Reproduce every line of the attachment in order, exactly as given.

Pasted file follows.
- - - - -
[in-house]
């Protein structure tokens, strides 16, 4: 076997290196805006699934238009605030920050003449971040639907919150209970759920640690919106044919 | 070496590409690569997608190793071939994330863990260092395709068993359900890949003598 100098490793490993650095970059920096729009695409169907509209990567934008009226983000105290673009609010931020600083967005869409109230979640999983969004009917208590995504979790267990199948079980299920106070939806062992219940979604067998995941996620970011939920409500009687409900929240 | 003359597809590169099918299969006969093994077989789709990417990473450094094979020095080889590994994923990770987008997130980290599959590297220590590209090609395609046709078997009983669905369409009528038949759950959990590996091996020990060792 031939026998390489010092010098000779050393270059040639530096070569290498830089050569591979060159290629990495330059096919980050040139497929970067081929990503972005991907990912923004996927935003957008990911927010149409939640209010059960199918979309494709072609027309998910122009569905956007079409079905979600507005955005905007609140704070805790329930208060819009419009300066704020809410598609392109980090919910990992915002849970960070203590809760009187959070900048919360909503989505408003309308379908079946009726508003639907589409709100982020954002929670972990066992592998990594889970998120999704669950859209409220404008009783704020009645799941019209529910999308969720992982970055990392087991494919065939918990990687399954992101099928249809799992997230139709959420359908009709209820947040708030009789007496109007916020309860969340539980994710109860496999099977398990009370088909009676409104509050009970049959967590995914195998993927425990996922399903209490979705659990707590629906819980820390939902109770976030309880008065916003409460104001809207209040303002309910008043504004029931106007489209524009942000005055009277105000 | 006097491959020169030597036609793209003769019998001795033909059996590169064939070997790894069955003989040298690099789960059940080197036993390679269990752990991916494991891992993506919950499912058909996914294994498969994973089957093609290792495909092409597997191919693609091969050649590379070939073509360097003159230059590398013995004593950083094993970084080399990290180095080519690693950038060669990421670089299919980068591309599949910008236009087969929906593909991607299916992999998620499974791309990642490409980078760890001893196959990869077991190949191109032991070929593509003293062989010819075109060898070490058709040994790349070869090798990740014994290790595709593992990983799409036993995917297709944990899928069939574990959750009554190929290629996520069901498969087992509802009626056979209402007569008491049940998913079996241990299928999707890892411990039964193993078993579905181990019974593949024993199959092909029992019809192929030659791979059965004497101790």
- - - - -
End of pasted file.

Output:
[in-house]
């Protein structure tokens, strides 16, 4: 076997290196805006699934238009605030920050003449971040639907919150209970759920640690919106044919 | 070496590409690569997608190793071939994330863990260092395709068993359900890949003598 100098490793490993650095970059920096729009695409169907509209990567934008009226983000105290673009609010931020600083967005869409109230979640999983969004009917208590995504979790267990199948079980299920106070939806062992219940979604067998995941996620970011939920409500009687409900929240 | 003359597809590169099918299969006969093994077989789709990417990473450094094979020095080889590994994923990770987008997130980290599959590297220590590209090609395609046709078997009983669905369409009528038949759950959990590996091996020990060792 031939026998390489010092010098000779050393270059040639530096070569290498830089050569591979060159290629990495330059096919980050040139497929970067081929990503972005991907990912923004996927935003957008990911927010149409939640209010059960199918979309494709072609027309998910122009569905956007079409079905979600507005955005905007609140704070805790329930208060819009419009300066704020809410598609392109980090919910990992915002849970960070203590809760009187959070900048919360909503989505408003309308379908079946009726508003639907589409709100982020954002929670972990066992592998990594889970998120999704669950859209409220404008009783704020009645799941019209529910999308969720992982970055990392087991494919065939918990990687399954992101099928249809799992997230139709959420359908009709209820947040708030009789007496109007916020309860969340539980994710109860496999099977398990009370088909009676409104509050009970049959967590995914195998993927425990996922399903209490979705659990707590629906819980820390939902109770976030309880008065916003409460104001809207209040303002309910008043504004029931106007489209524009942000005055009277105000 | 006097491959020169030597036609793209003769019998001795033909059996590169064939070997790894069955003989040298690099789960059940080197036993390679269990752990991916494991891992993506919950499912058909996914294994498969994973089957093609290792495909092409597997191919693609091969050649590379070939073509360097003159230059590398013995004593950083094993970084080399990290180095080519690693950038060669990421670089299919980068591309599949910008236009087969929906593909991607299916992999998620499974791309990642490409980078760890001893196959990869077991190949191109032991070929593509003293062989010819075109060898070490058709040994790349070869090798990740014994290790595709593992990983799409036993995917297709944990899928069939574990959750009554190929290629996520069901498969087992509802009626056979209402007569008491049940998913079996241990299928999707890892411990039964193993078993579905181990019974593949024993199959092909029992019809192929030659791979059965004497101790």